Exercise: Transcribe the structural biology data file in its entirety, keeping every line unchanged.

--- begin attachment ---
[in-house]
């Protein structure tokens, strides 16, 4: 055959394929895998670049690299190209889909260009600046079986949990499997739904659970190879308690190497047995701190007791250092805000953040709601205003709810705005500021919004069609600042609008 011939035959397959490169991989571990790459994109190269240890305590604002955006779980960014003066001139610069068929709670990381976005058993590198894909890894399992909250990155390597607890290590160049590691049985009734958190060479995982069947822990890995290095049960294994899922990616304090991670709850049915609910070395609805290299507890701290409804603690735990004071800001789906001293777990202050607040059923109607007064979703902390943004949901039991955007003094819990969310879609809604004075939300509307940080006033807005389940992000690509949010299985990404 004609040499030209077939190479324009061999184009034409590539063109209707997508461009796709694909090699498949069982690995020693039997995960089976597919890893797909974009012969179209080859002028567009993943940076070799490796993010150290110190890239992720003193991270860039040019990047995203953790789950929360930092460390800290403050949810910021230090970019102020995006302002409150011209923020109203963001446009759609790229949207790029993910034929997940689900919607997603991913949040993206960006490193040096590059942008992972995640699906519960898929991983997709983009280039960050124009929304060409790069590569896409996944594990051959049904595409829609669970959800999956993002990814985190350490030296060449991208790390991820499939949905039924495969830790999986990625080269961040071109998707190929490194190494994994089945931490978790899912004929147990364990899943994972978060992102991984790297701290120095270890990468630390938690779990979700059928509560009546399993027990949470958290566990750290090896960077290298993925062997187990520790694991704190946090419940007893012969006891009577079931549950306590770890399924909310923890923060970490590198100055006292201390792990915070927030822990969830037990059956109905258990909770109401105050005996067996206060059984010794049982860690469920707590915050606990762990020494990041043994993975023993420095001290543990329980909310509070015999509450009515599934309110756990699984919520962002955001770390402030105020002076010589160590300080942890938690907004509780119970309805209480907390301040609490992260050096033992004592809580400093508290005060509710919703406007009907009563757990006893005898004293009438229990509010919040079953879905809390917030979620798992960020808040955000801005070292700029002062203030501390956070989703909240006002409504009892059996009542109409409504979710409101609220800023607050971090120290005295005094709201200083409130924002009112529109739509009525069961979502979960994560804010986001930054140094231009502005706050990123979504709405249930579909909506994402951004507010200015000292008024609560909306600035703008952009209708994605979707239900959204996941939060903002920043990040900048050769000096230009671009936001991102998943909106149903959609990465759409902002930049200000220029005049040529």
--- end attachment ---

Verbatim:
[in-house]
């Protein structure tokens, strides 16, 4: 055959394929895998670049690299190209889909260009600046079986949990499997739904659970190879308690190497047995701190007791250092805000953040709601205003709810705005500021919004069609600042609008 011939035959397959490169991989571990790459994109190269240890305590604002955006779980960014003066001139610069068929709670990381976005058993590198894909890894399992909250990155390597607890290590160049590691049985009734958190060479995982069947822990890995290095049960294994899922990616304090991670709850049915609910070395609805290299507890701290409804603690735990004071800001789906001293777990202050607040059923109607007064979703902390943004949901039991955007003094819990969310879609809604004075939300509307940080006033807005389940992000690509949010299985990404 004609040499030209077939190479324009061999184009034409590539063109209707997508461009796709694909090699498949069982690995020693039997995960089976597919890893797909974009012969179209080859002028567009993943940076070799490796993010150290110190890239992720003193991270860039040019990047995203953790789950929360930092460390800290403050949810910021230090970019102020995006302002409150011209923020109203963001446009759609790229949207790029993910034929997940689900919607997603991913949040993206960006490193040096590059942008992972995640699906519960898929991983997709983009280039960050124009929304060409790069590569896409996944594990051959049904595409829609669970959800999956993002990814985190350490030296060449991208790390991820499939949905039924495969830790999986990625080269961040071109998707190929490194190494994994089945931490978790899912004929147990364990899943994972978060992102991984790297701290120095270890990468630390938690779990979700059928509560009546399993027990949470958290566990750290090896960077290298993925062997187990520790694991704190946090419940007893012969006891009577079931549950306590770890399924909310923890923060970490590198100055006292201390792990915070927030822990969830037990059956109905258990909770109401105050005996067996206060059984010794049982860690469920707590915050606990762990020494990041043994993975023993420095001290543990329980909310509070015999509450009515599934309110756990699984919520962002955001770390402030105020002076010589160590300080942890938690907004509780119970309805209480907390301040609490992260050096033992004592809580400093508290005060509710919703406007009907009563757990006893005898004293009438229990509010919040079953879905809390917030979620798992960020808040955000801005070292700029002062203030501390956070989703909240006002409504009892059996009542109409409504979710409101609220800023607050971090120290005295005094709201200083409130924002009112529109739509009525069961979502979960994560804010986001930054140094231009502005706050990123979504709405249930579909909506994402951004507010200015000292008024609560909306600035703008952009209708994605979707239900959204996941939060903002920043990040900048050769000096230009671009936001991102998943909106149903959609990465759409902002930049200000220029005049040529």